Plastics are ultimately based on petroleum, which is itself the result of decayed organic matter. So microbes should have a veritable feast in the form of plastics, right?
Nope. Microbes generally turn their noses up at plastics.
That's because during the manufacturing process, the petroleum undergoes changes at a molecular level, shifting from simple monomers (single chemical units) to polymers, which are much larger, more complex units connected by strong chemical bonds. They're waterproof and airtight, and as such, they're splendid for making, protecting, shipping and preserving untold human products.
These kinds of gigantic polymers aren't created by Mother Nature. They're the result of humankind's chemical achievements. Polymers come in many varieties denoted by esoteric acronyms that echo their unnaturalness: PE (polyethylene), PP (polypropylene) and PS (polystyrene) are just a few.
To the natural world, plastics are a chemical freak show. Microbes aren't equipped biologically to attack and break them down the way they do organic material.
As a result, it could take hundreds of years or more for microbes to make any headway on that plastic spork you dropped during your picnic at the park. We don't actually know how long that utensil could wind up lasting – maybe forever.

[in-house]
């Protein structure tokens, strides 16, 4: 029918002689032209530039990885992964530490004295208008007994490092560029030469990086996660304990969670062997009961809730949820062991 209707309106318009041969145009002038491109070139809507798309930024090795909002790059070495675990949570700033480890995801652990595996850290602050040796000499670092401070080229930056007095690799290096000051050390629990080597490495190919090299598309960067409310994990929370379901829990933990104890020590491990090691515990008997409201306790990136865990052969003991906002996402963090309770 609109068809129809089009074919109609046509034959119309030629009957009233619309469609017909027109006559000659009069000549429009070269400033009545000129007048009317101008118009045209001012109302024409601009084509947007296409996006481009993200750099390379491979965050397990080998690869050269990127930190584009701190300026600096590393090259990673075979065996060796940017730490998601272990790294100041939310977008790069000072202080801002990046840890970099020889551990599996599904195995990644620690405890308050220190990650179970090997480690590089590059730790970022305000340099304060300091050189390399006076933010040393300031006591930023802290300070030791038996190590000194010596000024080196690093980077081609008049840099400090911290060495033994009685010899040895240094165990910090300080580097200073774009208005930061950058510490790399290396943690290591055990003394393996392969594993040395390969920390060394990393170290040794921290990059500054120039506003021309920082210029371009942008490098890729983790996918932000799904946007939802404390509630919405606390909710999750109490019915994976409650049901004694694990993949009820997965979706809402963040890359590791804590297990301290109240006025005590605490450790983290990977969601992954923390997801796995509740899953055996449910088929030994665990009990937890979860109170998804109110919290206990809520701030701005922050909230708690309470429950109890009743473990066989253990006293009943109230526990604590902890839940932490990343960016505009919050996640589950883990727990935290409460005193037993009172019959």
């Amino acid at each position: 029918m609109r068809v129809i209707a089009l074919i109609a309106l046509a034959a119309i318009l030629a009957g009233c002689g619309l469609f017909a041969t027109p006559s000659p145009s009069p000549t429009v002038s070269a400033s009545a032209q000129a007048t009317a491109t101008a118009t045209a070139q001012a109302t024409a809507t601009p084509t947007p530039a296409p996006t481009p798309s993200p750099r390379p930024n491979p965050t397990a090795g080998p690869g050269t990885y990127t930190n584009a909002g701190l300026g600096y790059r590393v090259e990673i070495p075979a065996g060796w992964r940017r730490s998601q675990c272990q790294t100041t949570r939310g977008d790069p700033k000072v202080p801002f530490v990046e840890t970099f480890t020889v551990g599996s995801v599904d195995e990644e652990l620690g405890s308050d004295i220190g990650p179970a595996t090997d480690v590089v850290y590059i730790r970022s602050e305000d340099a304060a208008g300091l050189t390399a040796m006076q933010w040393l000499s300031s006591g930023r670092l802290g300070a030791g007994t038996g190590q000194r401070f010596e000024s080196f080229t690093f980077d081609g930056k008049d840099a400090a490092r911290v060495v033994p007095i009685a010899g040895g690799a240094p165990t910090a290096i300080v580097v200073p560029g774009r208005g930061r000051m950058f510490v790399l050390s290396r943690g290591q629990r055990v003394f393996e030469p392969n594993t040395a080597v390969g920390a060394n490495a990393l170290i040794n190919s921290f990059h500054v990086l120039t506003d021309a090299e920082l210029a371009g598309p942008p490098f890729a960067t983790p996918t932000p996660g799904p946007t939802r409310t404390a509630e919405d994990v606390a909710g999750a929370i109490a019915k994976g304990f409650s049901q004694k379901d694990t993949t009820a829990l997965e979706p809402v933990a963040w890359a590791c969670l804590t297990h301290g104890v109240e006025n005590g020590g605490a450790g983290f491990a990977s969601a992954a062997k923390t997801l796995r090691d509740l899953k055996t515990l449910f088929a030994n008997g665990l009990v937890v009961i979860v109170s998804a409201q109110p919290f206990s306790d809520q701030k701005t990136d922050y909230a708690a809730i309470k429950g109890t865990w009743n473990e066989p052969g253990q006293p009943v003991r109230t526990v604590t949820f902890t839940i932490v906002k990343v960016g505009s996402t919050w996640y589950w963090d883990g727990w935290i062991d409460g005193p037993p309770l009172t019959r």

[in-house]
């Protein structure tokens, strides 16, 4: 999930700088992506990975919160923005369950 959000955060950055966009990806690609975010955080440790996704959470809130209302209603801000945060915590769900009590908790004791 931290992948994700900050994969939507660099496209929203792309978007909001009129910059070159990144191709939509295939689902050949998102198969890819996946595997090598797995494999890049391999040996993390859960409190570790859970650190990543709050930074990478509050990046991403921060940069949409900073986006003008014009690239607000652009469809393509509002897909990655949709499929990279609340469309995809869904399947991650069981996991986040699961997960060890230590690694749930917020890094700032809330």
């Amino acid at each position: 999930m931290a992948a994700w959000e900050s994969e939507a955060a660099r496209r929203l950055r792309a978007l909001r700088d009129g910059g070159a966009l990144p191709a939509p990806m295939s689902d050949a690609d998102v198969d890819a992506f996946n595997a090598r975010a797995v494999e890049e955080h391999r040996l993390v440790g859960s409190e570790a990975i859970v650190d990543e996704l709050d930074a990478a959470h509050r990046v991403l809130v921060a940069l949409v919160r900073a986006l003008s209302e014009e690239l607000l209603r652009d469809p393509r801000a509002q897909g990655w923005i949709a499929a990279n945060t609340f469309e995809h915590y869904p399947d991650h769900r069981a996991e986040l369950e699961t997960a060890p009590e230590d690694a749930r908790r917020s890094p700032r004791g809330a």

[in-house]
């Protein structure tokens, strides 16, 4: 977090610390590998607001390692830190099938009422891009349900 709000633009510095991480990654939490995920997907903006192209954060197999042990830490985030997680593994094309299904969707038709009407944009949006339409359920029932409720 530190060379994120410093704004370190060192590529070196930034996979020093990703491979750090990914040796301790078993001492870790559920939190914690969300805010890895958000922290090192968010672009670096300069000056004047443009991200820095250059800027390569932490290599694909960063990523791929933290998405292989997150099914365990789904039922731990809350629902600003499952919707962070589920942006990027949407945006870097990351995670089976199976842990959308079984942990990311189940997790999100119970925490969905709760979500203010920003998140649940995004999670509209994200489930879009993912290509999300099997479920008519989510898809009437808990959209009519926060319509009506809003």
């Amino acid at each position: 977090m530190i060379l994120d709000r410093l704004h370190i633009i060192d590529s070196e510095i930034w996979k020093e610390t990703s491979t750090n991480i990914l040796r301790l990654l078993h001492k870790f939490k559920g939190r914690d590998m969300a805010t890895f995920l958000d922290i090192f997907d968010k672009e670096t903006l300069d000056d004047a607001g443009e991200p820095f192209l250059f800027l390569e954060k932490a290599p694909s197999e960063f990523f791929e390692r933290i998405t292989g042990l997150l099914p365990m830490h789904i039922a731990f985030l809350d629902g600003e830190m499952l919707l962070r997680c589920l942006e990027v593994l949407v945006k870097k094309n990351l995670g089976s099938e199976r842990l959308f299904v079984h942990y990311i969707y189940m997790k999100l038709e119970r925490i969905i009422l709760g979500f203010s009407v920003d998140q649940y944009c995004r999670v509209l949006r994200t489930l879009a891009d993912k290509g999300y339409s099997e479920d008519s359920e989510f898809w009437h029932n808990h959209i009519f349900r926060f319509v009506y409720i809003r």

Still, you've probably seen plastic out on a beach or field that looks brittle or dilapidated. It's not because of biodegradation. Instead, ultraviolet light and oxygen are what causes this exceedingly slow destruction, which often results in chunks of plastic that still do plenty of polluting.
For plastics to really biodegrade, we need to use additives that help microbes begin to do their jobs. Whet the appetites of these little guys and they can do some seriously helpful destruction.
We'll get up close and personal with additives shortly, but before we do, keep reading for more about what makes plastics degrade, and how their demise isn't always natural or clean.